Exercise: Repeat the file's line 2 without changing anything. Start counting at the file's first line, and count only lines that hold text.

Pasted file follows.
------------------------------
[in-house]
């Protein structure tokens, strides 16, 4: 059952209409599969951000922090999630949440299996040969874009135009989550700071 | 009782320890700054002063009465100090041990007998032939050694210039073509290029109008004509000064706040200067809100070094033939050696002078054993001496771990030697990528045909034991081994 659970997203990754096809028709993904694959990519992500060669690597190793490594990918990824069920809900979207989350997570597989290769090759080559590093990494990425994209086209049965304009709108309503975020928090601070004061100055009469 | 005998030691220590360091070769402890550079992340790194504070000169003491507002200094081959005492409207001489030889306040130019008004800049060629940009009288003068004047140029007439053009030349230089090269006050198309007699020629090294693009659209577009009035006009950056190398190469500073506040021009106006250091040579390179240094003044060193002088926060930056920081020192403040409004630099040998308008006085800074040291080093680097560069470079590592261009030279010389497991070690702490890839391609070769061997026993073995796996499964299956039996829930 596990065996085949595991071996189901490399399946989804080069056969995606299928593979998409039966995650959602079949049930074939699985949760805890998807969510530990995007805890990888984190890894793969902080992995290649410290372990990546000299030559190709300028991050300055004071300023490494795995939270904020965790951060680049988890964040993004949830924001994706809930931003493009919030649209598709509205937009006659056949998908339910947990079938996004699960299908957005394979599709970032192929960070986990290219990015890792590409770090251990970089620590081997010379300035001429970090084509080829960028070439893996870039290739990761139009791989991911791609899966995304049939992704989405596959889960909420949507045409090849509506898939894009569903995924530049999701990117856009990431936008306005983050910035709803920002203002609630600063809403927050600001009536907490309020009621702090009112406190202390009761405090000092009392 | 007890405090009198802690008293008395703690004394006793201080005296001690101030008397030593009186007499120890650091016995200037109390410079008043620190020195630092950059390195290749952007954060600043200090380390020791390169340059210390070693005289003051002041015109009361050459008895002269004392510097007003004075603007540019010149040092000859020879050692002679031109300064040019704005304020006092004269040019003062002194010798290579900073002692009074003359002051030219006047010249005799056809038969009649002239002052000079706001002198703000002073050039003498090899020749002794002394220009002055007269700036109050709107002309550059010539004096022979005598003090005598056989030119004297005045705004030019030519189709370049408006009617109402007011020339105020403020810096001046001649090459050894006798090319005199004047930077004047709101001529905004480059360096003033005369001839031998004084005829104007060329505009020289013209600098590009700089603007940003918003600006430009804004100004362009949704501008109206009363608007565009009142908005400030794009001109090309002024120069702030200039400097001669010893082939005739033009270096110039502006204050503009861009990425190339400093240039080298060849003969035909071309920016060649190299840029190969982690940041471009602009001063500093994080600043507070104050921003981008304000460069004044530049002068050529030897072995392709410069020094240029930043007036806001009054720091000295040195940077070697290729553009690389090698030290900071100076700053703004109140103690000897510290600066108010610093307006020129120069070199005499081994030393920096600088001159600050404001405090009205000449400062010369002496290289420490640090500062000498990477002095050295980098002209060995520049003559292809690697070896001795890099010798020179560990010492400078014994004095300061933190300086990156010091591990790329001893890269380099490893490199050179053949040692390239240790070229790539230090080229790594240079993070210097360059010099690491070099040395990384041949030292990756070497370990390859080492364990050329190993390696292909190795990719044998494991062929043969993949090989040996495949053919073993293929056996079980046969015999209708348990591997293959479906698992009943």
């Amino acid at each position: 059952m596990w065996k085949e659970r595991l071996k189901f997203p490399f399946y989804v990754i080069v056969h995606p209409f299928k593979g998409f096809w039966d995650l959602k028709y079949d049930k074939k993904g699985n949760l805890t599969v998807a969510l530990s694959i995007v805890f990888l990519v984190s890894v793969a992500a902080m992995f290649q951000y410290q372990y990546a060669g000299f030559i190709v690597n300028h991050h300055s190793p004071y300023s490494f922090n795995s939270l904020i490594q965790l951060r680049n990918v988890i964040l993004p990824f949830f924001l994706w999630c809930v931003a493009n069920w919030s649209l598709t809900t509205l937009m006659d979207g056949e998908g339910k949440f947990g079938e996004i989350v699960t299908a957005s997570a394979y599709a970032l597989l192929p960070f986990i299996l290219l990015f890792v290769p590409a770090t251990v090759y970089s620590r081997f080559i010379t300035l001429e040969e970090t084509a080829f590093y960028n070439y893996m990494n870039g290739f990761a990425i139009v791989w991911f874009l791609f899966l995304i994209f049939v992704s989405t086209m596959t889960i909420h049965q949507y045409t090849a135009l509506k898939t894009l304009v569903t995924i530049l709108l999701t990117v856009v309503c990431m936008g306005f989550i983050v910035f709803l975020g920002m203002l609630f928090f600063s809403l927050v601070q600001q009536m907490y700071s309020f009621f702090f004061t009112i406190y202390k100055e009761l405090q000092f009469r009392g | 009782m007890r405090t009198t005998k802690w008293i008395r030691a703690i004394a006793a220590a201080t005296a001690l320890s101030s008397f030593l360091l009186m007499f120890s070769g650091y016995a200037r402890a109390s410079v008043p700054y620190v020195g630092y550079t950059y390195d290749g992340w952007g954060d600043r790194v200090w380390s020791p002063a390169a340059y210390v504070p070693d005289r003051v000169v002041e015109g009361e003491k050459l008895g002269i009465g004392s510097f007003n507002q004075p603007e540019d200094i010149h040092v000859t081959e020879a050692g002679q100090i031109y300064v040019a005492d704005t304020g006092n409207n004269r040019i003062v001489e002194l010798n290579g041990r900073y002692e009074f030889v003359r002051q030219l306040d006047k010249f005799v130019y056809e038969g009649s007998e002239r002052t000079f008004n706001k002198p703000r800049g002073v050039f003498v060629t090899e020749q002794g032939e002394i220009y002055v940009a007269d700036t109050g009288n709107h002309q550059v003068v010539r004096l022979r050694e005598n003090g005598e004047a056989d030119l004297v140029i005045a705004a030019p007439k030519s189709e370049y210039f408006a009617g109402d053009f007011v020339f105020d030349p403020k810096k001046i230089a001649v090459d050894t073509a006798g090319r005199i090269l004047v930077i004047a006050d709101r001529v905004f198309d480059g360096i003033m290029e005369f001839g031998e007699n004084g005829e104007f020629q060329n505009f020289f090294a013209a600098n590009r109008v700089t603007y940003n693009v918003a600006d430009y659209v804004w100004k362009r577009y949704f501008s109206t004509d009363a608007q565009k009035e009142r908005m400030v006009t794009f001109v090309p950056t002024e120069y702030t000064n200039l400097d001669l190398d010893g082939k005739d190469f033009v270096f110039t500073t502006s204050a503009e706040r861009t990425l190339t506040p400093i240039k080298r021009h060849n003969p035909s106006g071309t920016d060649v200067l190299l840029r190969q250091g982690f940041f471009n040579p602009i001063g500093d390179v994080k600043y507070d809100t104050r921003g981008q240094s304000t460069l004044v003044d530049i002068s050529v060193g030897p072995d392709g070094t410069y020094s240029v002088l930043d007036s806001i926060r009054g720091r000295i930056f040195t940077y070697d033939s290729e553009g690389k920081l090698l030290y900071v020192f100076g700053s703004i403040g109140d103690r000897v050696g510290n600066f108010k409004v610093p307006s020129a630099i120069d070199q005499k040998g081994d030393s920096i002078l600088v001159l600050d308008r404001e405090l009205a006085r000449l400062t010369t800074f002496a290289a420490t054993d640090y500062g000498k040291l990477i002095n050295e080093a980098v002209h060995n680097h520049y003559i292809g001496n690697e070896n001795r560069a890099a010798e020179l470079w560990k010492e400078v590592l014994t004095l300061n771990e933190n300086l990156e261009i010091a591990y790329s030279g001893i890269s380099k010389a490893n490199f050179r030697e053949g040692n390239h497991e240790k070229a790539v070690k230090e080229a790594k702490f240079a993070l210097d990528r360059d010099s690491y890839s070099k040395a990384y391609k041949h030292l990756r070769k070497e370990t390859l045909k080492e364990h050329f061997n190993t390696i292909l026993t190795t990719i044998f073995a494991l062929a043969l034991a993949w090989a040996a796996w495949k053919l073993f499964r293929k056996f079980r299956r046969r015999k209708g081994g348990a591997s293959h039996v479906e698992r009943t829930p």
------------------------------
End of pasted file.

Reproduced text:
């Protein structure tokens, strides 16, 4: 059952209409599969951000922090999630949440299996040969874009135009989550700071 | 009782320890700054002063009465100090041990007998032939050694210039073509290029109008004509000064706040200067809100070094033939050696002078054993001496771990030697990528045909034991081994 659970997203990754096809028709993904694959990519992500060669690597190793490594990918990824069920809900979207989350997570597989290769090759080559590093990494990425994209086209049965304009709108309503975020928090601070004061100055009469 | 005998030691220590360091070769402890550079992340790194504070000169003491507002200094081959005492409207001489030889306040130019008004800049060629940009009288003068004047140029007439053009030349230089090269006050198309007699020629090294693009659209577009009035006009950056190398190469500073506040021009106006250091040579390179240094003044060193002088926060930056920081020192403040409004630099040998308008006085800074040291080093680097560069470079590592261009030279010389497991070690702490890839391609070769061997026993073995796996499964299956039996829930 596990065996085949595991071996189901490399399946989804080069056969995606299928593979998409039966995650959602079949049930074939699985949760805890998807969510530990995007805890990888984190890894793969902080992995290649410290372990990546000299030559190709300028991050300055004071300023490494795995939270904020965790951060680049988890964040993004949830924001994706809930931003493009919030649209598709509205937009006659056949998908339910947990079938996004699960299908957005394979599709970032192929960070986990290219990015890792590409770090251990970089620590081997010379300035001429970090084509080829960028070439893996870039290739990761139009791989991911791609899966995304049939992704989405596959889960909420949507045409090849509506898939894009569903995924530049999701990117856009990431936008306005983050910035709803920002203002609630600063809403927050600001009536907490309020009621702090009112406190202390009761405090000092009392 | 007890405090009198802690008293008395703690004394006793201080005296001690101030008397030593009186007499120890650091016995200037109390410079008043620190020195630092950059390195290749952007954060600043200090380390020791390169340059210390070693005289003051002041015109009361050459008895002269004392510097007003004075603007540019010149040092000859020879050692002679031109300064040019704005304020006092004269040019003062002194010798290579900073002692009074003359002051030219006047010249005799056809038969009649002239002052000079706001002198703000002073050039003498090899020749002794002394220009002055007269700036109050709107002309550059010539004096022979005598003090005598056989030119004297005045705004030019030519189709370049408006009617109402007011020339105020403020810096001046001649090459050894006798090319005199004047930077004047709101001529905004480059360096003033005369001839031998004084005829104007060329505009020289013209600098590009700089603007940003918003600006430009804004100004362009949704501008109206009363608007565009009142908005400030794009001109090309002024120069702030200039400097001669010893082939005739033009270096110039502006204050503009861009990425190339400093240039080298060849003969035909071309920016060649190299840029190969982690940041471009602009001063500093994080600043507070104050921003981008304000460069004044530049002068050529030897072995392709410069020094240029930043007036806001009054720091000295040195940077070697290729553009690389090698030290900071100076700053703004109140103690000897510290600066108010610093307006020129120069070199005499081994030393920096600088001159600050404001405090009205000449400062010369002496290289420490640090500062000498990477002095050295980098002209060995520049003559292809690697070896001795890099010798020179560990010492400078014994004095300061933190300086990156010091591990790329001893890269380099490893490199050179053949040692390239240790070229790539230090080229790594240079993070210097360059010099690491070099040395990384041949030292990756070497370990390859080492364990050329190993390696292909190795990719044998494991062929043969993949090989040996495949053919073993293929056996079980046969015999209708348990591997293959479906698992009943």